Verses 20-23 Joseph's interpretation of the dreams came to pass on the very day fixed. On Pharaoh's birth-day, all his servants attended him, and then the cases of these two came to be looked into. We may all profitably take notice of our birth-days, with thankfulness for the mercies of our birth, sorrow for the sinfulness of our lives, and expectation of the day of our death, as better than the day of our birth. But it seems strange that worldly people, who are so fond of living here, should rejoice at the end of one year after another of their short span of life. A Christian has cause to rejoice that he was born, also that he comes nearer to the end of his sin and sorrow, and nearer to his everlasting happiness. The chief butler remembered not Joseph, but forgot him. Joseph had deserved well at his hands, yet he forgot him. We must not think it strange, if in this world we have hatred shown us for our love, and slights for our kindness. See how apt those who are themselves at ease are to forget others in distress. Joseph learned by his disappointment to trust in God only. We cannot expect too little from man, nor too much from God. Let us not forget the sufferings, promises, and love of our Redeemer. We blame the chief butler's ingratitude to Joseph, yet we ourselves act much more ungratefully to the Lord Jesus. Joseph had but foretold the chief butler's enlargement, but Christ wrought out ours; he mediated with the King of Kings for us; yet we forget him, though often reminded of him, and though we have promised never to forget him. Thus ill do we requite Him, like foolish people and unwise.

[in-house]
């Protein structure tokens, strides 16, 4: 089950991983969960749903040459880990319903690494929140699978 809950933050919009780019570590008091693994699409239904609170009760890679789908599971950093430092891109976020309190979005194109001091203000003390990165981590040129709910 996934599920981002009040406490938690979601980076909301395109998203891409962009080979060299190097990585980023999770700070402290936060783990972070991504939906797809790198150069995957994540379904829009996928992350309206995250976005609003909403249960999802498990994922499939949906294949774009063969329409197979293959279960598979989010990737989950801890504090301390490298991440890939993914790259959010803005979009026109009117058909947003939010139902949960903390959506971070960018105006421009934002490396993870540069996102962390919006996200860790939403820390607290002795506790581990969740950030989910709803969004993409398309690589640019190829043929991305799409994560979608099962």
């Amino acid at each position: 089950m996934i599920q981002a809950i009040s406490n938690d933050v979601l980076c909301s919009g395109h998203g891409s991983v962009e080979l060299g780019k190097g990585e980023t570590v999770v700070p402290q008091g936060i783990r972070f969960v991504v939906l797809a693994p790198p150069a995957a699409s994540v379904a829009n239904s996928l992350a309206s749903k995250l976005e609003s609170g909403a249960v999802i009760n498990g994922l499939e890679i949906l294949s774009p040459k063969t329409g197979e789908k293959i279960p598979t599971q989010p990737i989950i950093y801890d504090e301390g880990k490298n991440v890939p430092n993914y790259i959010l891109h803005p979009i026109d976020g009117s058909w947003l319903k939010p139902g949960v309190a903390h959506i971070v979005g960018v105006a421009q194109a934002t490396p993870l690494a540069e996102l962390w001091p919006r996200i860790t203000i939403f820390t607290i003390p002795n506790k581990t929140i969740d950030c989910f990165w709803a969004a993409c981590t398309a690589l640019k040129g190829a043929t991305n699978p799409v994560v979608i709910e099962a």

Footnotes 7

Chapter Summary

INTRODUCTION TO GENESIS 40

The history of this chapter is, the imprisonment of two of Pharaoh's officers, his chief butler and chief baker, who by the captain of the guard were made the charge of Joseph, Ge 40:1-4; they both dreamed in prison, which made them sad; Joseph taking notice of their sadness, asked the reason of it, and encouraged them to tell him their dreams, Ge 40:5-8; the chief butler told his dream of the vine and three branches, which Joseph interpreted of his restoration to his office within three days, and desired him to remember him unto Pharaoh when he stood before him, telling him his case, Ge 40:9-15; then the chief baker told his dream of three white baskets of food on his head, which the birds ate, and this Joseph interpreted of his being hanged within three days, Ge 40:16-19; and the events answered to the interpretation, but Joseph was forgot by the chief butler, Ge 40:20-23.

Genesis 40 Commentaries